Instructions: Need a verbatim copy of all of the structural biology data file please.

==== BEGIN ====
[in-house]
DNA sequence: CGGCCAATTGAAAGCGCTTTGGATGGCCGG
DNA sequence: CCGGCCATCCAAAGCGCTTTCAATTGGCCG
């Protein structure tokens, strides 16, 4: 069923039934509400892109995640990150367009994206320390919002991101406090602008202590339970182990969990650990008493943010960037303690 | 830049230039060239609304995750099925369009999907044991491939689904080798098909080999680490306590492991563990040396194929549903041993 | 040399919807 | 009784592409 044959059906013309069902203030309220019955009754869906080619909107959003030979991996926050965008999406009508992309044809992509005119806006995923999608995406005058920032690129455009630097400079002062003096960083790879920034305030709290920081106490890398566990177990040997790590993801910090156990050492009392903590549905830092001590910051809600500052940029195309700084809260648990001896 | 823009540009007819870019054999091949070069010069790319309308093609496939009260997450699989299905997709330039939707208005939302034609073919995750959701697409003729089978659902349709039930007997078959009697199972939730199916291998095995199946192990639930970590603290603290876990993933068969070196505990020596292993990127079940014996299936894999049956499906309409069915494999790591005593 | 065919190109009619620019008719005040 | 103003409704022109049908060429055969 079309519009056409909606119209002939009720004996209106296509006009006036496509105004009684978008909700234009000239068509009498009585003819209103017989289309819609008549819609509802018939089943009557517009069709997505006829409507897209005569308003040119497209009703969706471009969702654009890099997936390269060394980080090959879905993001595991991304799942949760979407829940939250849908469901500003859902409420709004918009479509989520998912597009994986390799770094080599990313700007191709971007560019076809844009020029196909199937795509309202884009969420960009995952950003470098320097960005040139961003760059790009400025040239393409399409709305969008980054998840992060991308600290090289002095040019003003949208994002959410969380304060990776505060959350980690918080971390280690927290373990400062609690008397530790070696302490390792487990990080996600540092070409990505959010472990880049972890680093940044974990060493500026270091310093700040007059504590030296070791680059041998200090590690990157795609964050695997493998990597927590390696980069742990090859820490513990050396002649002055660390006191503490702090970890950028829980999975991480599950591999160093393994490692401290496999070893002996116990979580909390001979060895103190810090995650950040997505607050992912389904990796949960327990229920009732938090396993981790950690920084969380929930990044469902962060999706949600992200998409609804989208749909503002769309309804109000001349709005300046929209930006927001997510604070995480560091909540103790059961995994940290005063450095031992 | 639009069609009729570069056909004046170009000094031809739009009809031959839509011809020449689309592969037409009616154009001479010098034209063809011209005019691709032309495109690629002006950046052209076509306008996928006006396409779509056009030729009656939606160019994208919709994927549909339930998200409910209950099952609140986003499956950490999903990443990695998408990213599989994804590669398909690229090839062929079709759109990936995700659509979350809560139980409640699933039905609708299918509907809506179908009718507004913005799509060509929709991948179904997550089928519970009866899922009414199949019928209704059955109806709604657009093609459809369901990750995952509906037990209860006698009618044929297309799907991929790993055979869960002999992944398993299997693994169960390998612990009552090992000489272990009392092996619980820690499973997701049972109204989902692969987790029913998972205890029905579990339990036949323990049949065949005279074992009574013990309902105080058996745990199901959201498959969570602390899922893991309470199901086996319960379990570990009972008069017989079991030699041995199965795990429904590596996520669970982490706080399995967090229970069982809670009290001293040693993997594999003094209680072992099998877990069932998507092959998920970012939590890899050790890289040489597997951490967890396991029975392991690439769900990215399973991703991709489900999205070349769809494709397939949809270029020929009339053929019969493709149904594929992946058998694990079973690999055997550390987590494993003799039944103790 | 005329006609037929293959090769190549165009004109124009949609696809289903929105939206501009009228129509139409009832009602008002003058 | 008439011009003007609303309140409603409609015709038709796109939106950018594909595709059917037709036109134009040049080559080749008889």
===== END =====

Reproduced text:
[in-house]
DNA sequence: CGGCCAATTGAAAGCGCTTTGGATGGCCGG
DNA sequence: CCGGCCATCCAAAGCGCTTTCAATTGGCCG
């Protein structure tokens, strides 16, 4: 069923039934509400892109995640990150367009994206320390919002991101406090602008202590339970182990969990650990008493943010960037303690 | 830049230039060239609304995750099925369009999907044991491939689904080798098909080999680490306590492991563990040396194929549903041993 | 040399919807 | 009784592409 044959059906013309069902203030309220019955009754869906080619909107959003030979991996926050965008999406009508992309044809992509005119806006995923999608995406005058920032690129455009630097400079002062003096960083790879920034305030709290920081106490890398566990177990040997790590993801910090156990050492009392903590549905830092001590910051809600500052940029195309700084809260648990001896 | 823009540009007819870019054999091949070069010069790319309308093609496939009260997450699989299905997709330039939707208005939302034609073919995750959701697409003729089978659902349709039930007997078959009697199972939730199916291998095995199946192990639930970590603290603290876990993933068969070196505990020596292993990127079940014996299936894999049956499906309409069915494999790591005593 | 065919190109009619620019008719005040 | 103003409704022109049908060429055969 079309519009056409909606119209002939009720004996209106296509006009006036496509105004009684978008909700234009000239068509009498009585003819209103017989289309819609008549819609509802018939089943009557517009069709997505006829409507897209005569308003040119497209009703969706471009969702654009890099997936390269060394980080090959879905993001595991991304799942949760979407829940939250849908469901500003859902409420709004918009479509989520998912597009994986390799770094080599990313700007191709971007560019076809844009020029196909199937795509309202884009969420960009995952950003470098320097960005040139961003760059790009400025040239393409399409709305969008980054998840992060991308600290090289002095040019003003949208994002959410969380304060990776505060959350980690918080971390280690927290373990400062609690008397530790070696302490390792487990990080996600540092070409990505959010472990880049972890680093940044974990060493500026270091310093700040007059504590030296070791680059041998200090590690990157795609964050695997493998990597927590390696980069742990090859820490513990050396002649002055660390006191503490702090970890950028829980999975991480599950591999160093393994490692401290496999070893002996116990979580909390001979060895103190810090995650950040997505607050992912389904990796949960327990229920009732938090396993981790950690920084969380929930990044469902962060999706949600992200998409609804989208749909503002769309309804109000001349709005300046929209930006927001997510604070995480560091909540103790059961995994940290005063450095031992 | 639009069609009729570069056909004046170009000094031809739009009809031959839509011809020449689309592969037409009616154009001479010098034209063809011209005019691709032309495109690629002006950046052209076509306008996928006006396409779509056009030729009656939606160019994208919709994927549909339930998200409910209950099952609140986003499956950490999903990443990695998408990213599989994804590669398909690229090839062929079709759109990936995700659509979350809560139980409640699933039905609708299918509907809506179908009718507004913005799509060509929709991948179904997550089928519970009866899922009414199949019928209704059955109806709604657009093609459809369901990750995952509906037990209860006698009618044929297309799907991929790993055979869960002999992944398993299997693994169960390998612990009552090992000489272990009392092996619980820690499973997701049972109204989902692969987790029913998972205890029905579990339990036949323990049949065949005279074992009574013990309902105080058996745990199901959201498959969570602390899922893991309470199901086996319960379990570990009972008069017989079991030699041995199965795990429904590596996520669970982490706080399995967090229970069982809670009290001293040693993997594999003094209680072992099998877990069932998507092959998920970012939590890899050790890289040489597997951490967890396991029975392991690439769900990215399973991703991709489900999205070349769809494709397939949809270029020929009339053929019969493709149904594929992946058998694990079973690999055997550390987590494993003799039944103790 | 005329006609037929293959090769190549165009004109124009949609696809289903929105939206501009009228129509139409009832009602008002003058 | 008439011009003007609303309140409603409609015709038709796109939106950018594909595709059917037709036109134009040049080559080749008889």